Rome is practically synonymous with art and culture. It is a city where some of the world’s greatest artists have lived and worked and is home to some of the world’s most famous works of art. Here’s a selection of the places which art-lovers should not miss:
Galleria Nazionale d’Arte Moderna (National Gallery of Modern Art)
Italy’s National Gallery of Modern Art displays some of the country’s finest works of modern and contemporary art. It was founded in 1883 and is housed within the splendid Palace of Fine Arts, noted for its neoclassical architecture. It houses Italy’s largest collection of paintings and sculpture dating from the 19th and 20th centuries. Its collection encompasses over 5000 works of art by both Italian and renowned international artists. It is open every day except Mondays.
Maxxi, the National Museum of Art from the 21st century
The Maxxi brings Rome’s art credentials bang up to date showcasing works from the 21st century, notably the art of the Neapolitan painter, Francesco Clemente, and dramatic sculptures created by the British sculptor Anish Kapoor. The Maxxi building itself is an attraction in its own right, and is a suitably modern creation constructed from contemporary materials such as glass, steel and concrete. It is open every day except Mondays.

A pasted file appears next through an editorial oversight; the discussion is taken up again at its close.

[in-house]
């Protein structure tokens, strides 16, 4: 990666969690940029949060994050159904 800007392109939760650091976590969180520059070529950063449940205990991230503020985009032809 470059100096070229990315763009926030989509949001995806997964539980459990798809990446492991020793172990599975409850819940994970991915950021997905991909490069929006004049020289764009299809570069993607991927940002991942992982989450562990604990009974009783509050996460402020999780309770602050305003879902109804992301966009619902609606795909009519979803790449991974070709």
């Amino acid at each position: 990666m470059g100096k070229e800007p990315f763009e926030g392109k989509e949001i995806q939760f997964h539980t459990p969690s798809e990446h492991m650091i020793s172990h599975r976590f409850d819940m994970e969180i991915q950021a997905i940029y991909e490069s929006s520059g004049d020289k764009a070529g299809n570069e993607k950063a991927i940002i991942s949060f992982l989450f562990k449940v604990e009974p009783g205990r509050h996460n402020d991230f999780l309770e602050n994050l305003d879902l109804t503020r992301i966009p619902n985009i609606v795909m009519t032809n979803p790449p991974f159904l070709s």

Museum of Contemporary Art of Rome (MACRO)
A visit to the MACRO, as it is affectionately known, will confirm beyond all doubt that Roman art is much more than ancient history. This municipal, contemporary art museum is located on two separate sites within Rome. The first is set on Via Nizza, constructed on the site of a disused Peroni beer factory, and the second is in the Testaccio neighbourhood, set in a former slaughterhouse. Its permanent collection displays some of Italy’s most important works of art, dating from the 1960s onwards. The MACRO on Via Nizza boasts a stunning multi-level rooftop garden and you shouldn’t leave without stopping off in the impressive gift shop.
As well as visiting the impressive permanent collections in Rome’s art galleries, visitors should also check to see which art and cultural events may be taking place during their stay. There’s usually plenty going on throughout the year.
Expo Tevere – This extensive arts and crafts fair stretches along the banks of the Tiber as it winds through Rome. It takes place from early to mid-July every year. Summer visitors will find plenty to entertain them in its busy stalls including delicious street food, live music and a diverse range of activities.
September Arts and Antique Fairs – Those visiting in September will find Rome bursting with fascinating street fairs. If you have an interest in antiques, fine art or local Italian crafts you are sure to find something enticing. Stop off at the antiques fair on Via dei Coronari, peruse the art fair, which is set up along Via Margutta, or wander along Via dell’Orso near Piazza Navona during the crafts fair to enjoy the stalls displaying local handicrafts.